When measuring the concentration of the reaction solution, we need to obtain the absorption optical path of the liquid to be tested. Therefore, it is usually necessary to put it into the cuvette, which requires a large volume of liquid. As shown in Fig. 5B, the device consists of two transparent glass sheets. The distance between the glass sheets is fixed, which reflects the depth of the detected liquid samples. The light from the light source can pass through the glass sheet and the liquid directly, and then received by the detector. Since the distance between the two glass sheets is fixed, and the absorption optical path is determined, as long as the liquid can fill the entire detection path, there is no requirement for the liquid volume. Due to the adsorption effect, only tens microliters of liquid can fill the entire detection path. Therefore, the design of the sample platform in this system requires only a small number of samples for testing.

After the completion of the system, we measured the repeatability of the system. Different concentrations of CuSO4 solution were prepared to simulate high, medium and low concentrations of cholesterol reaction solution, respectively. We choose CuSO4 solution because its color is similar to the reaction solution, and the color will not change with time at a specific concentration, which is suitable for the repeatability measurement of the instrument. The result showed that coefficient of variation (CV) was within 5%, detailed data are shown in the Additional file 1: Table S1.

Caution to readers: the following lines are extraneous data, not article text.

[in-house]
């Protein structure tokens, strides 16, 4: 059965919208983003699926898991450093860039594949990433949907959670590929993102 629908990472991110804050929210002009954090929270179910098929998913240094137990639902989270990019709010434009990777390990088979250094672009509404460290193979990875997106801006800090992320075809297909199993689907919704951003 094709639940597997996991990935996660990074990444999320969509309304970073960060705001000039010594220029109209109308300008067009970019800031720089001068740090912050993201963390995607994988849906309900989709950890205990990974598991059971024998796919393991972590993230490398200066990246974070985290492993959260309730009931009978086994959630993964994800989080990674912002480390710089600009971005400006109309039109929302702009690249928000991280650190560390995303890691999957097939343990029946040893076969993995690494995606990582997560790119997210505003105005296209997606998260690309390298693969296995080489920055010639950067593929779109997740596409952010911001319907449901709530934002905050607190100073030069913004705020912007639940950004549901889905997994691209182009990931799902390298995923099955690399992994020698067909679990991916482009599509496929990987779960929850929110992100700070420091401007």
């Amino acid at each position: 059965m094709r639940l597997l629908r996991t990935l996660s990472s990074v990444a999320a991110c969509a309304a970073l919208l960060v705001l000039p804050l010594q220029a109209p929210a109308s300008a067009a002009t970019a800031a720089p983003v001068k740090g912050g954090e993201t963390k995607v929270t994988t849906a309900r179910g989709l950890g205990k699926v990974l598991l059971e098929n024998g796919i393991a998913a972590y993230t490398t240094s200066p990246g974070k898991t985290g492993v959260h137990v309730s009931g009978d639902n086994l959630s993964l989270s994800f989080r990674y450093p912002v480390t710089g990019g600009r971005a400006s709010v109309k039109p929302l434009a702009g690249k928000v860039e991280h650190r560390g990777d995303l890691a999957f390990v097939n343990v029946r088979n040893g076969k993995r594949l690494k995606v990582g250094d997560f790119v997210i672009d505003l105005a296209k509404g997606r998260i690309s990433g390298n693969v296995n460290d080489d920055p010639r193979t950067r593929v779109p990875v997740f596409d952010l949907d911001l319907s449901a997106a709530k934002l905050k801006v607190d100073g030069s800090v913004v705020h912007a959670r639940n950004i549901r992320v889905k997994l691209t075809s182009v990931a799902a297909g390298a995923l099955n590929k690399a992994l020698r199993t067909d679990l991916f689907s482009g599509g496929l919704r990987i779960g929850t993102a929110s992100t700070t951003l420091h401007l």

Data processing

2048 discrete data points are collected by the spectrometer with wavelengths ranging from 380 to 780 nm. After interpolation, 400 integer wavelength data are obtained. According to the absorption characteristics of the reaction solution, 475 nm to 780 nm is chosen as the characteristic band. The relative concentrations of cholesterol were retrieved based on Beer–Lambert Law, as shown in the following equation:

$${\mathrm{I}}_{1}\left(\uplambda \right)={\mathrm{I}}_{0}\left(\uplambda \right)\cdot \mathrm{exp}\left(-\mathrm{\alpha }\left(\uplambda \right)\mathrm{cl}\right),$$
(1)

where c is the relative concentration of the cholesterol, \(\mathrm{\alpha }\) is the absorption molar extinction coefficient, and \(\mathrm{l}\) is the depth of the absorber (1 mm). \({\mathrm{I}}_{0}\) is the initial light spectrum, \({\mathrm{I}}_{1}\) is the transmitted light spectrum, \(\uplambda \) is the wavelength. Thus, \(\mathrm{c}\) can be defined as:

$$\mathrm{c}=\frac{1}{\mathrm{\alpha }(\uplambda )\mathrm{l}}\mathrm{ln}\left[\frac{{\mathrm{I}}_{0}(\uplambda )}{{\mathrm{I}}_{1}(\uplambda )}\right]. $$
(2)